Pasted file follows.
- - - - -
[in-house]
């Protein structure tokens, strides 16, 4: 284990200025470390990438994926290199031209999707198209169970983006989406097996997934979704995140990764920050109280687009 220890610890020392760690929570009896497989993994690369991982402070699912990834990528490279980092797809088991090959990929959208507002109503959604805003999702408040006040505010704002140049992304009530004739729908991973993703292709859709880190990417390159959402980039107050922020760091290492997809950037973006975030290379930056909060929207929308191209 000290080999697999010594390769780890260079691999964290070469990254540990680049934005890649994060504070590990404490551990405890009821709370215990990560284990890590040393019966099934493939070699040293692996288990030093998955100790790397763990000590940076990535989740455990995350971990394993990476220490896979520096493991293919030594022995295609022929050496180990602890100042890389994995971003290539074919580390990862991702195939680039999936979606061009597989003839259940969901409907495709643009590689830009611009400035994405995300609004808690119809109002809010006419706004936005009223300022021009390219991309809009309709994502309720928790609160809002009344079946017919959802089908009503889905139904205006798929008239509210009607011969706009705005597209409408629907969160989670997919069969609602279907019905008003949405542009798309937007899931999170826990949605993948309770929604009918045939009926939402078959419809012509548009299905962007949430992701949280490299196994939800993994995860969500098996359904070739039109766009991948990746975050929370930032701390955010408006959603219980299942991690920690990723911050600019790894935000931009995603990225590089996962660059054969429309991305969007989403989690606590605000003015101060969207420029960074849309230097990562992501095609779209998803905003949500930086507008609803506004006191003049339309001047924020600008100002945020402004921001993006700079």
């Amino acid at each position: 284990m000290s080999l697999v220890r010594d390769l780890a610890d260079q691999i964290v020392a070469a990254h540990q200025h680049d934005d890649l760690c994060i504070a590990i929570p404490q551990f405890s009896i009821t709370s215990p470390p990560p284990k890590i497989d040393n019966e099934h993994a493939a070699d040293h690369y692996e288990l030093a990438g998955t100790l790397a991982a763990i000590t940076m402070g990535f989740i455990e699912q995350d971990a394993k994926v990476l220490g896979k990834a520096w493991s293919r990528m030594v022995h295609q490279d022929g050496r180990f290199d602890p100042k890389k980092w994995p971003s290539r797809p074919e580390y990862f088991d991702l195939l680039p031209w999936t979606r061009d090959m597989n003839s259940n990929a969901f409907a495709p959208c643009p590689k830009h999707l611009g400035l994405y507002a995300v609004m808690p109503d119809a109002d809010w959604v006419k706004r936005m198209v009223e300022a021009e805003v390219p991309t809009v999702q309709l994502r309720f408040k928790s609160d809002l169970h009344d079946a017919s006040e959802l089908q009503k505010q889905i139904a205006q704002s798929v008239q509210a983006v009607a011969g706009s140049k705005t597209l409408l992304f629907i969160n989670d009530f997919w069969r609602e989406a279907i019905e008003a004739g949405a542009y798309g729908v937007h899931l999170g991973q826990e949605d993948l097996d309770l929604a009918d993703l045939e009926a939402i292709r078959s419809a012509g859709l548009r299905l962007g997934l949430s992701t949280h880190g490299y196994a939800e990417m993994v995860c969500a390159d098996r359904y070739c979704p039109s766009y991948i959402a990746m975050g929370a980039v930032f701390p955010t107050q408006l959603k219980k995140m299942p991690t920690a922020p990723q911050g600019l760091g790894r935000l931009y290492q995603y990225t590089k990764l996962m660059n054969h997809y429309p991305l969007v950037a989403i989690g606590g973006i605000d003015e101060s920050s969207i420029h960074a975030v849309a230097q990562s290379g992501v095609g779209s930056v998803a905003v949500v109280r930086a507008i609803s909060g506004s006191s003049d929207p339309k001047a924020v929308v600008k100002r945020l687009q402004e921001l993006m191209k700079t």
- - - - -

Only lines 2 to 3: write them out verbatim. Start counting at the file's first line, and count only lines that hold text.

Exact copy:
């Protein structure tokens, strides 16, 4: 284990200025470390990438994926290199031209999707198209169970983006989406097996997934979704995140990764920050109280687009 220890610890020392760690929570009896497989993994690369991982402070699912990834990528490279980092797809088991090959990929959208507002109503959604805003999702408040006040505010704002140049992304009530004739729908991973993703292709859709880190990417390159959402980039107050922020760091290492997809950037973006975030290379930056909060929207929308191209 000290080999697999010594390769780890260079691999964290070469990254540990680049934005890649994060504070590990404490551990405890009821709370215990990560284990890590040393019966099934493939070699040293692996288990030093998955100790790397763990000590940076990535989740455990995350971990394993990476220490896979520096493991293919030594022995295609022929050496180990602890100042890389994995971003290539074919580390990862991702195939680039999936979606061009597989003839259940969901409907495709643009590689830009611009400035994405995300609004808690119809109002809010006419706004936005009223300022021009390219991309809009309709994502309720928790609160809002009344079946017919959802089908009503889905139904205006798929008239509210009607011969706009705005597209409408629907969160989670997919069969609602279907019905008003949405542009798309937007899931999170826990949605993948309770929604009918045939009926939402078959419809012509548009299905962007949430992701949280490299196994939800993994995860969500098996359904070739039109766009991948990746975050929370930032701390955010408006959603219980299942991690920690990723911050600019790894935000931009995603990225590089996962660059054969429309991305969007989403989690606590605000003015101060969207420029960074849309230097990562992501095609779209998803905003949500930086507008609803506004006191003049339309001047924020600008100002945020402004921001993006700079």
């Amino acid at each position: 284990m000290s080999l697999v220890r010594d390769l780890a610890d260079q691999i964290v020392a070469a990254h540990q200025h680049d934005d890649l760690c994060i504070a590990i929570p404490q551990f405890s009896i009821t709370s215990p470390p990560p284990k890590i497989d040393n019966e099934h993994a493939a070699d040293h690369y692996e288990l030093a990438g998955t100790l790397a991982a763990i000590t940076m402070g990535f989740i455990e699912q995350d971990a394993k994926v990476l220490g896979k990834a520096w493991s293919r990528m030594v022995h295609q490279d022929g050496r180990f290199d602890p100042k890389k980092w994995p971003s290539r797809p074919e580390y990862f088991d991702l195939l680039p031209w999936t979606r061009d090959m597989n003839s259940n990929a969901f409907a495709p959208c643009p590689k830009h999707l611009g400035l994405y507002a995300v609004m808690p109503d119809a109002d809010w959604v006419k706004r936005m198209v009223e300022a021009e805003v390219p991309t809009v999702q309709l994502r309720f408040k928790s609160d809002l169970h009344d079946a017919s006040e959802l089908q009503k505010q889905i139904a205006q704002s798929v008239q509210a983006v009607a011969g706009s140049k705005t597209l409408l992304f629907i969160n989670d009530f997919w069969r609602e989406a279907i019905e008003a004739g949405a542009y798309g729908v937007h899931l999170g991973q826990e949605d993948l097996d309770l929604a009918d993703l045939e009926a939402i292709r078959s419809a012509g859709l548009r299905l962007g997934l949430s992701t949280h880190g490299y196994a939800e990417m993994v995860c969500a390159d098996r359904y070739c979704p039109s766009y991948i959402a990746m975050g929370a980039v930032f701390p955010t107050q408006l959603k219980k995140m299942p991690t920690a922020p990723q911050g600019l760091g790894r935000l931009y290492q995603y990225t590089k990764l996962m660059n054969h997809y429309p991305l969007v950037a989403i989690g606590g973006i605000d003015e101060s920050s969207i420029h960074a975030v849309a230097q990562s290379g992501v095609g779209s930056v998803a905003v949500v109280r930086a507008i609803s909060g506004s006191s003049d929207p339309k001047a924020v929308v600008k100002r945020l687009q402004e921001l993006m191209k700079t």